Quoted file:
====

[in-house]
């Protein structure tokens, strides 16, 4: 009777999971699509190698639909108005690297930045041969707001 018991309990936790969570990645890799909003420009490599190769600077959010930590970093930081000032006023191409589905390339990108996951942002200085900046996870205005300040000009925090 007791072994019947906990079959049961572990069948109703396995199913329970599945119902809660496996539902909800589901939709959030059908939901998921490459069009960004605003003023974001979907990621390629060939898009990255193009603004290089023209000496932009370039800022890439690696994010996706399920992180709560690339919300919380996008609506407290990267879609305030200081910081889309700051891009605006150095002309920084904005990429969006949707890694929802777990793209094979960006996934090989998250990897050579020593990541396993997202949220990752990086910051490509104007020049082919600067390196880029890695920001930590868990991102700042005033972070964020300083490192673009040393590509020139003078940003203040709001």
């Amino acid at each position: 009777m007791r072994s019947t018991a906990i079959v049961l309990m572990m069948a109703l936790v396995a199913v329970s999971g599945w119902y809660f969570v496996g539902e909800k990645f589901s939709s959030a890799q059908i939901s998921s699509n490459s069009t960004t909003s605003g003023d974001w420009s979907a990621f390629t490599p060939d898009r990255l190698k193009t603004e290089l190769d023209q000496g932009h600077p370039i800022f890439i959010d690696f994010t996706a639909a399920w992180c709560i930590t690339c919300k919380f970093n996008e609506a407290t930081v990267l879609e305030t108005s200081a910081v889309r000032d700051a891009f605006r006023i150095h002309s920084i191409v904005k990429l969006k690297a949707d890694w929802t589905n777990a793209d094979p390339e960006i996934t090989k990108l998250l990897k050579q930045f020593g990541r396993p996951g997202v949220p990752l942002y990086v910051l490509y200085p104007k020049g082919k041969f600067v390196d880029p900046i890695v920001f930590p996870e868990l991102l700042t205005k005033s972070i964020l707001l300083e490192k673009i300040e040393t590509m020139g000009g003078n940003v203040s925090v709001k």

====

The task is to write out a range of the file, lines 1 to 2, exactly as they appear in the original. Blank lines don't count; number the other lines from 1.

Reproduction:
[in-house]
């Protein structure tokens, strides 16, 4: 009777999971699509190698639909108005690297930045041969707001 018991309990936790969570990645890799909003420009490599190769600077959010930590970093930081000032006023191409589905390339990108996951942002200085900046996870205005300040000009925090 007791072994019947906990079959049961572990069948109703396995199913329970599945119902809660496996539902909800589901939709959030059908939901998921490459069009960004605003003023974001979907990621390629060939898009990255193009603004290089023209000496932009370039800022890439690696994010996706399920992180709560690339919300919380996008609506407290990267879609305030200081910081889309700051891009605006150095002309920084904005990429969006949707890694929802777990793209094979960006996934090989998250990897050579020593990541396993997202949220990752990086910051490509104007020049082919600067390196880029890695920001930590868990991102700042005033972070964020300083490192673009040393590509020139003078940003203040709001």